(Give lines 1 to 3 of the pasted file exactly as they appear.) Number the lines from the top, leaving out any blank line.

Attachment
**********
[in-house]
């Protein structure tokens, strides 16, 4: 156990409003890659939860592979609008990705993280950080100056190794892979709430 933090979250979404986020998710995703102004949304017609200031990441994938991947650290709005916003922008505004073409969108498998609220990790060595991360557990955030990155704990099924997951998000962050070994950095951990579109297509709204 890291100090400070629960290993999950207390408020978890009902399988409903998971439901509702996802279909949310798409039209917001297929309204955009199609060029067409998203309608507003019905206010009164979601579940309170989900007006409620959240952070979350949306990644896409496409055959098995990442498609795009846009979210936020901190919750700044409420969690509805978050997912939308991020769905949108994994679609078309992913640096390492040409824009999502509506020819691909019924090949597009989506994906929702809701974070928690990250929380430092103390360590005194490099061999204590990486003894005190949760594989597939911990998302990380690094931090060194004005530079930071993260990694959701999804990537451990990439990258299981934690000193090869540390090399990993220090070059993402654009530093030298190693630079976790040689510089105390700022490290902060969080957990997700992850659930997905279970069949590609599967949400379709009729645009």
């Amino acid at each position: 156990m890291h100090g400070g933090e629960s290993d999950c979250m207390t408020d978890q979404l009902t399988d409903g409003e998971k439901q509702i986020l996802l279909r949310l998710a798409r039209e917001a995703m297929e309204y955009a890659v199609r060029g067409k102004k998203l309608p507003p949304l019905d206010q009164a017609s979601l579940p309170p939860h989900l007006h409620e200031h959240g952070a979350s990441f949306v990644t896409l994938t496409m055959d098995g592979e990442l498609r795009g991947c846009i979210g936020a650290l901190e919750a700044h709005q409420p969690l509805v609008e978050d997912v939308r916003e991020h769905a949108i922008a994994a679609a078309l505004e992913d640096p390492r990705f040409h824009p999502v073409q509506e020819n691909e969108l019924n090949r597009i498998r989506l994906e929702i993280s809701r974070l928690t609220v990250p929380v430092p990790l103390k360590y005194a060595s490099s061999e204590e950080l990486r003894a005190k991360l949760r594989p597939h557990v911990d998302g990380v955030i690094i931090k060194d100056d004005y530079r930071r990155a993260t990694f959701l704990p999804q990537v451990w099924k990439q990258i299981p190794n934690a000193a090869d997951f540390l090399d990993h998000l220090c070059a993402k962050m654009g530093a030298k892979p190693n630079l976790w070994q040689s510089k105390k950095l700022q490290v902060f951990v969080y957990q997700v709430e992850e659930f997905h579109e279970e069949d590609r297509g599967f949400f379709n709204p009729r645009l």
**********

[in-house]
């Protein structure tokens, strides 16, 4: 156990409003890659939860592979609008990705993280950080100056190794892979709430 933090979250979404986020998710995703102004949304017609200031990441994938991947650290709005916003922008505004073409969108498998609220990790060595991360557990955030990155704990099924997951998000962050070994950095951990579109297509709204 890291100090400070629960290993999950207390408020978890009902399988409903998971439901509702996802279909949310798409039209917001297929309204955009199609060029067409998203309608507003019905206010009164979601579940309170989900007006409620959240952070979350949306990644896409496409055959098995990442498609795009846009979210936020901190919750700044409420969690509805978050997912939308991020769905949108994994679609078309992913640096390492040409824009999502509506020819691909019924090949597009989506994906929702809701974070928690990250929380430092103390360590005194490099061999204590990486003894005190949760594989597939911990998302990380690094931090060194004005530079930071993260990694959701999804990537451990990439990258299981934690000193090869540390090399990993220090070059993402654009530093030298190693630079976790040689510089105390700022490290902060969080957990997700992850659930997905279970069949590609599967949400379709009729645009």
């Amino acid at each position: 156990m890291h100090g400070g933090e629960s290993d999950c979250m207390t408020d978890q979404l009902t399988d409903g409003e998971k439901q509702i986020l996802l279909r949310l998710a798409r039209e917001a995703m297929e309204y955009a890659v199609r060029g067409k102004k998203l309608p507003p949304l019905d206010q009164a017609s979601l579940p309170p939860h989900l007006h409620e200031h959240g952070a979350s990441f949306v990644t896409l994938t496409m055959d098995g592979e990442l498609r795009g991947c846009i979210g936020a650290l901190e919750a700044h709005q409420p969690l509805v609008e978050d997912v939308r916003e991020h769905a949108i922008a994994a679609a078309l505004e992913d640096p390492r990705f040409h824009p999502v073409q509506e020819n691909e969108l019924n090949r597009i498998r989506l994906e929702i993280s809701r974070l928690t609220v990250p929380v430092p990790l103390k360590y005194a060595s490099s061999e204590e950080l990486r003894a005190k991360l949760r594989p597939h557990v911990d998302g990380v955030i690094i931090k060194d100056d004005y530079r930071r990155a993260t990694f959701l704990p999804q990537v451990w099924k990439q990258i299981p190794n934690a000193a090869d997951f540390l090399d990993h998000l220090c070059a993402k962050m654009g530093a030298k892979p190693n630079l976790w070994q040689s510089k105390k950095l700022q490290v902060f951990v969080y957990q997700v709430e992850e659930f997905h579109e279970e069949d590609r297509g599967f949400f379709n709204p009729r645009l």